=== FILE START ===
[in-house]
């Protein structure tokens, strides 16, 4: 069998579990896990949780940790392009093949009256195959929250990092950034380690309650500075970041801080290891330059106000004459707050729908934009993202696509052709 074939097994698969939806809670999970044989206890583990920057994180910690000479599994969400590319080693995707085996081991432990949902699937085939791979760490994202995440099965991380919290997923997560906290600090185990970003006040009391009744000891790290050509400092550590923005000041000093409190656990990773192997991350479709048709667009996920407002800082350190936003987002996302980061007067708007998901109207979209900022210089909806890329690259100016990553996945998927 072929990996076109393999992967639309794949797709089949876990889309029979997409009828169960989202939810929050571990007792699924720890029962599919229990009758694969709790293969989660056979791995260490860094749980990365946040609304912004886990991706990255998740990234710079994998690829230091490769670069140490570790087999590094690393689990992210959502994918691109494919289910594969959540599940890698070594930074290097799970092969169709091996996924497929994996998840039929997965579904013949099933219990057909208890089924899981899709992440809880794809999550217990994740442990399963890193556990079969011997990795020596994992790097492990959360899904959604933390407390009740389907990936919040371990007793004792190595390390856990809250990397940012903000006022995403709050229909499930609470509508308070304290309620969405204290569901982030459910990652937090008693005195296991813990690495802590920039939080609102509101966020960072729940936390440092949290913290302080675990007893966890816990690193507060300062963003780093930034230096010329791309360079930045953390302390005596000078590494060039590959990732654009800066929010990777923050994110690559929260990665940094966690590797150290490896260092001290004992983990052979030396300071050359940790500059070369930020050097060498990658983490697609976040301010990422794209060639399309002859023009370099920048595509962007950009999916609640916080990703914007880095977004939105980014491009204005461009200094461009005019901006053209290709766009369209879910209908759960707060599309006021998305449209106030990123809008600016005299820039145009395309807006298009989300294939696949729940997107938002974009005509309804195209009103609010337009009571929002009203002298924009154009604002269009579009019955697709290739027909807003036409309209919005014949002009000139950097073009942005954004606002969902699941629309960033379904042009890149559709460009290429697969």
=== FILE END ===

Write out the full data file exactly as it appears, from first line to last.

[in-house]
């Protein structure tokens, strides 16, 4: 069998579990896990949780940790392009093949009256195959929250990092950034380690309650500075970041801080290891330059106000004459707050729908934009993202696509052709 074939097994698969939806809670999970044989206890583990920057994180910690000479599994969400590319080693995707085996081991432990949902699937085939791979760490994202995440099965991380919290997923997560906290600090185990970003006040009391009744000891790290050509400092550590923005000041000093409190656990990773192997991350479709048709667009996920407002800082350190936003987002996302980061007067708007998901109207979209900022210089909806890329690259100016990553996945998927 072929990996076109393999992967639309794949797709089949876990889309029979997409009828169960989202939810929050571990007792699924720890029962599919229990009758694969709790293969989660056979791995260490860094749980990365946040609304912004886990991706990255998740990234710079994998690829230091490769670069140490570790087999590094690393689990992210959502994918691109494919289910594969959540599940890698070594930074290097799970092969169709091996996924497929994996998840039929997965579904013949099933219990057909208890089924899981899709992440809880794809999550217990994740442990399963890193556990079969011997990795020596994992790097492990959360899904959604933390407390009740389907990936919040371990007793004792190595390390856990809250990397940012903000006022995403709050229909499930609470509508308070304290309620969405204290569901982030459910990652937090008693005195296991813990690495802590920039939080609102509101966020960072729940936390440092949290913290302080675990007893966890816990690193507060300062963003780093930034230096010329791309360079930045953390302390005596000078590494060039590959990732654009800066929010990777923050994110690559929260990665940094966690590797150290490896260092001290004992983990052979030396300071050359940790500059070369930020050097060498990658983490697609976040301010990422794209060639399309002859023009370099920048595509962007950009999916609640916080990703914007880095977004939105980014491009204005461009200094461009005019901006053209290709766009369209879910209908759960707060599309006021998305449209106030990123809008600016005299820039145009395309807006298009989300294939696949729940997107938002974009005509309804195209009103609010337009009571929002009203002298924009154009604002269009579009019955697709290739027909807003036409309209919005014949002009000139950097073009942005954004606002969902699941629309960033379904042009890149559709460009290429697969």